However, 9.3% of Google users clicked the featured snippet because they liked the title of the post, showing how important it is to spend time on something as seemingly simple as your page titles across your site.
Why Featured Snippets Might Also Be Costing You Traffic
Recent information from ahrefs suggests that there’s only a 19% chance of a user clicking through to your site from a featured snippet if the answer is shown in the search result.
Findings from research by EngineScout showed that 24% of users mistake featured snippets for paid ads. They also found that, even when the featured snippet was from Wikipedia, more than 20% of respondents still thought it was an ad. Where the search results had the highest commercial intent, 31% of users thought the featured snippet was an ad.
They also asked their respondents why they tended to avoid clicking on a featured snippet result, with 37% simply preferring regular search results and 12.7% not trusting the featured snippet result. Almost 7% of respondents didn’t think the result was clickable!
When EngineScout asked why their respondents preferred regular organic results over featured snippets, 44% said they seemed more trustworthy. Interestingly, others preferred the page title (22.9%), meta description (16.7%) and website name (6.2%) compared to the featured snippet, again showing how important brand and metadata are when it comes to click-through rate (CTR).
They also discovered some interesting insights around ‘people also ask’ (PAA) results during their study. On average, only 6% of their respondents clicked on PAA boxes, with the click-through rate ranging from 5.4% and 7.4% across each SERP.
Helpful Stats to Grab a Snippet
Web marketing insights from My Codeless Website claim that 66% of articles appearing in featured snippets have structured data.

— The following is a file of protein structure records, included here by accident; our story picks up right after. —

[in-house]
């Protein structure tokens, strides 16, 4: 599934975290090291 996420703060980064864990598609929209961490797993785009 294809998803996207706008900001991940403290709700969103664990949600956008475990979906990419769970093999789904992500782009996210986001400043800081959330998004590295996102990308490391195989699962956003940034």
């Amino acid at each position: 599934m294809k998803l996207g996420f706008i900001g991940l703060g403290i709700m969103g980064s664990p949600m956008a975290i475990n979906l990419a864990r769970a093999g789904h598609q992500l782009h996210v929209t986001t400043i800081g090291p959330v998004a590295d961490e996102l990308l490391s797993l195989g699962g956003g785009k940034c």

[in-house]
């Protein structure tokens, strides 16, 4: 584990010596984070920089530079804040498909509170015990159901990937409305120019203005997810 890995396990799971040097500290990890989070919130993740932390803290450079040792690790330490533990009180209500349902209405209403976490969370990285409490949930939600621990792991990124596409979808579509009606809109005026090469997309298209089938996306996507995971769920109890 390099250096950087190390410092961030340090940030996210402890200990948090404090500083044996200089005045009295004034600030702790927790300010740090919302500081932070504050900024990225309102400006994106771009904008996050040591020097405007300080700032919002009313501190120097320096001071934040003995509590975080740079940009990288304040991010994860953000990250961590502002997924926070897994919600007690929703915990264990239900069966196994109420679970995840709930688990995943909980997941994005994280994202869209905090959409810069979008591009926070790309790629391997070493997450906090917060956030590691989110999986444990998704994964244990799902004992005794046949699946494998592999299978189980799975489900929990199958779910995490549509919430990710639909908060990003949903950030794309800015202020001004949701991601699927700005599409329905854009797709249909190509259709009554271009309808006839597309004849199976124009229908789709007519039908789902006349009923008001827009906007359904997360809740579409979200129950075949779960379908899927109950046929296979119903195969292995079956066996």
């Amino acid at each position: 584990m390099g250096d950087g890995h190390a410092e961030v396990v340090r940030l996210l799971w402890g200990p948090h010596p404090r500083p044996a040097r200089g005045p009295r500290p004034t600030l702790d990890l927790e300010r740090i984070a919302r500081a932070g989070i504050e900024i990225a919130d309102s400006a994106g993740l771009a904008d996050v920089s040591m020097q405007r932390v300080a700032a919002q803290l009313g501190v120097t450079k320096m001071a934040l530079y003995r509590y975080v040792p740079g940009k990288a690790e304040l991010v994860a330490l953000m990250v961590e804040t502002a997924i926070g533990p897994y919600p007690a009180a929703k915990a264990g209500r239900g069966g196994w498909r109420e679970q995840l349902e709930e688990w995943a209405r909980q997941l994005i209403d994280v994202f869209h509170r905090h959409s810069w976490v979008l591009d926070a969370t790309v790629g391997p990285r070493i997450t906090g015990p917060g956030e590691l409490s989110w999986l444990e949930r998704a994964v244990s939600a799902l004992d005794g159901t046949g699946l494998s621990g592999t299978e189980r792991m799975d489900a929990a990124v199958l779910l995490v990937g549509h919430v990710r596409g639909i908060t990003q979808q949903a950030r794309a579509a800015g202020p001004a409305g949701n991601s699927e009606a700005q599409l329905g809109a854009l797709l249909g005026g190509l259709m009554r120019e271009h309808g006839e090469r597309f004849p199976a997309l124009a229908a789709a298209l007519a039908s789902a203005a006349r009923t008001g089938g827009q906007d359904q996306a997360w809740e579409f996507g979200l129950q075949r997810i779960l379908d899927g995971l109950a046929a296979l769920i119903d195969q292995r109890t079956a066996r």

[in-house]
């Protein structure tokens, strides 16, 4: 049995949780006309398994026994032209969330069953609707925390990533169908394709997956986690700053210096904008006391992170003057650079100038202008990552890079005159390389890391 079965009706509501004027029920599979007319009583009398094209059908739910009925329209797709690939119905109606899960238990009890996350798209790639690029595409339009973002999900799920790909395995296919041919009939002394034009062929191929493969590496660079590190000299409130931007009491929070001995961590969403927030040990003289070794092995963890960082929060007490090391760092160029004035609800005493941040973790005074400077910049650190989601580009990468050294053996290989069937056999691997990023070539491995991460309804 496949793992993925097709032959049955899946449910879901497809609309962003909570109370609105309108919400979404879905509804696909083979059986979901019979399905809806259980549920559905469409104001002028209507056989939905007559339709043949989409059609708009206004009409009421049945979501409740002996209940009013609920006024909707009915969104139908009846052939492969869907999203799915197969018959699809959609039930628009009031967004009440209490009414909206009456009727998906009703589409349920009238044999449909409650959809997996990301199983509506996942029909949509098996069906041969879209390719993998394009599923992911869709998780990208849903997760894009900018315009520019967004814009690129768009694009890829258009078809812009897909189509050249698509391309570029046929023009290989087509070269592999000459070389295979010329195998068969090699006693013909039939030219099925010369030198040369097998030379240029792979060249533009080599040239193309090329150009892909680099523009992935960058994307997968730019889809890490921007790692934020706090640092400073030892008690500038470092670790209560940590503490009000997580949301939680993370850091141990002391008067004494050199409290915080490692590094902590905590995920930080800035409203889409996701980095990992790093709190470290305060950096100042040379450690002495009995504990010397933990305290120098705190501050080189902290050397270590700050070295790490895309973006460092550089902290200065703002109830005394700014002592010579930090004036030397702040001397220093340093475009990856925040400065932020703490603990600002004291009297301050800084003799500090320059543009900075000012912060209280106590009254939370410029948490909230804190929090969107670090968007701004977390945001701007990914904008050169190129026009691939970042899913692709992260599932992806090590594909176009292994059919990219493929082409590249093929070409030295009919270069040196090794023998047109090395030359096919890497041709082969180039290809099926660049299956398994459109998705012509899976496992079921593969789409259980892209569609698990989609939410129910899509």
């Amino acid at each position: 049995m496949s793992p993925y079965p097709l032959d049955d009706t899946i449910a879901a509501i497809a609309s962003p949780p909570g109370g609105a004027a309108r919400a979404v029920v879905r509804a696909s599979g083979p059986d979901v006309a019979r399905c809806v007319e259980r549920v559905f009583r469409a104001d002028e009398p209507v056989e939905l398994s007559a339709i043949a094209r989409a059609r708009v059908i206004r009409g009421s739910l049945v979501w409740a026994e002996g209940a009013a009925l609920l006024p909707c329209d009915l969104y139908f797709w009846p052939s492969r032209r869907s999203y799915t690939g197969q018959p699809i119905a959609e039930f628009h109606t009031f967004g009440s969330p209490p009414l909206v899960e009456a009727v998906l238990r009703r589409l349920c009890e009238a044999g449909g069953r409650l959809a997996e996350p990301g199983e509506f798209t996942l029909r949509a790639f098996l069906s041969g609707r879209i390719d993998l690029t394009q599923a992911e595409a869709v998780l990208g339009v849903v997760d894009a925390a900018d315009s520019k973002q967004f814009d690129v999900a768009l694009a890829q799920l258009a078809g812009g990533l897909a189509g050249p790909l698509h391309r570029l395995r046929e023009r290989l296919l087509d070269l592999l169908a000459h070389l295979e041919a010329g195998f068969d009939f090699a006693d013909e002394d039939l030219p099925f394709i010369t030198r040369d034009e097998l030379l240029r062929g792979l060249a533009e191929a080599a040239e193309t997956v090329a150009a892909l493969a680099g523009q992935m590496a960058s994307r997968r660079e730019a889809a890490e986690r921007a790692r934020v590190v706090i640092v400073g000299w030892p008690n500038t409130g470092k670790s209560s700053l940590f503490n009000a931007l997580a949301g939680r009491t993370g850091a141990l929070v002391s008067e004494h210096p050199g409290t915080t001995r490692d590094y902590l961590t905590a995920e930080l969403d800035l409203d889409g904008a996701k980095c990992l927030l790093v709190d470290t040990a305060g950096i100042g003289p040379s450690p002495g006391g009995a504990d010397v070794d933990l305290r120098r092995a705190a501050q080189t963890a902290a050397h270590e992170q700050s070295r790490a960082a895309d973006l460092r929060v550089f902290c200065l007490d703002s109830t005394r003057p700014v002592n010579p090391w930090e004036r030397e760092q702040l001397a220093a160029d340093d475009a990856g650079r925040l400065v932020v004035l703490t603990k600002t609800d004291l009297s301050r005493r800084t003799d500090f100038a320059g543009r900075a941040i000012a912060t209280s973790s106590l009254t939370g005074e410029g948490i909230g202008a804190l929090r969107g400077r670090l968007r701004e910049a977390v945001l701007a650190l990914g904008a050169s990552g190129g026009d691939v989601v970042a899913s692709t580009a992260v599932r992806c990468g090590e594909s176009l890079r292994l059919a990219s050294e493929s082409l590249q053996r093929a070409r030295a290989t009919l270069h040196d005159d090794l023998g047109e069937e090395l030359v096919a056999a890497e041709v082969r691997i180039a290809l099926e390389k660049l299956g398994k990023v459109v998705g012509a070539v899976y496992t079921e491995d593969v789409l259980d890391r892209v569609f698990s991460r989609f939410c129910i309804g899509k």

They also claim that 40.7% of voice searches include featured snippet results, and 67.5% of click-throughs come from the first five results in the SERP.
In a recent study by Semrush, they found that 70% of featured snippets are paragraphs, with just over 19% being lists, 6.3% being tables, whilst 4.6% are video results.
They also discovered that 29% of queries that trigger a featured snippet start with question-based words, including ‘why’, ‘can’ and ‘do’, with ‘why’ triggering the most. 77.6% of ‘why’ queries studied had a featured snippet, with 72.4% of ‘can’ queries being answered with a featured snippet.
The research from Semrush also flagged that 70% of articles in featured snippets were published in the last 2-3 years, so it appears Google is rewarding recently written content in these areas.
Of all the featured snippets included in their study, just over 37% featured a URL with two subfolders, with almost 22% featuring one subfolder. Only 0.4% of featured snippets link to a domain with no subfolders, so it’s very unlikely Google will give a homepage a featured snippet.
The optimum number of words in a query for a featured snippet is 10, according to Semrush’s research. 55.5% of 10-word queries have a featured snippet, with only 4.3% of single word searches having one. As the number of words in the query increases, the percentage of featured snippets also increases gradually up to 10 words, and then starts to drop off.
In a separate study by Semrush in 2018, they found that the average ‘definition’ featured snippet was between 40 and 60 words long.
Research from Backlinko shows that 54% of featured snippets come from long-tail searches with less than 50 searches a month, so there’s still value in providing helpful content for those keywords with lower search volumes.
So, What Have We Learned?
From these recent studies, it would seem that featured snippets can have both positive and negative impacts on your ability to draw in organic traffic, with many variables such as your industry and the type of content you create being a deciding factor for Google. Something as simple as a page title or meta description can be enough for a user to click through to your website, or ignore it completely, so it’s important to think about every small aspect of SEO when publishing new content.
If you’re not sure where to start when it comes to acquiring featured snippets for your content, get in touch with the team at Embryo today and we’ll be happy to help.